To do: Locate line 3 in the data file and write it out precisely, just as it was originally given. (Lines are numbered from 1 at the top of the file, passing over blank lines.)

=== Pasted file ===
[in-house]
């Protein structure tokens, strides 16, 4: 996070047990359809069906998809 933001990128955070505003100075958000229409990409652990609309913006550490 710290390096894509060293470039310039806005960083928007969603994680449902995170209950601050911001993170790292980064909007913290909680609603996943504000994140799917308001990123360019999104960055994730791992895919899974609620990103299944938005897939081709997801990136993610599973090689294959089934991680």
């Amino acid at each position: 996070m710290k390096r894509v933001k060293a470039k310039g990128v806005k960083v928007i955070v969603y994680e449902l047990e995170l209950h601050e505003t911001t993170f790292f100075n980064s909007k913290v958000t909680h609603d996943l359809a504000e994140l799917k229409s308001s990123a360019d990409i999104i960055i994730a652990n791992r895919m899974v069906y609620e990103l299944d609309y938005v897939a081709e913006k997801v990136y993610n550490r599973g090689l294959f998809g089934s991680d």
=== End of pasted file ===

């Amino acid at each position: 996070m710290k390096r894509v933001k060293a470039k310039g990128v806005k960083v928007i955070v969603y994680e449902l047990e995170l209950h601050e505003t911001t993170f790292f100075n980064s909007k913290v958000t909680h609603d996943l359809a504000e994140l799917k229409s308001s990123a360019d990409i999104i960055i994730a652990n791992r895919m899974v069906y609620e990103l299944d609309y938005v897939a081709e913006k997801v990136y993610n550490r599973g090689l294959f998809g089934s991680d």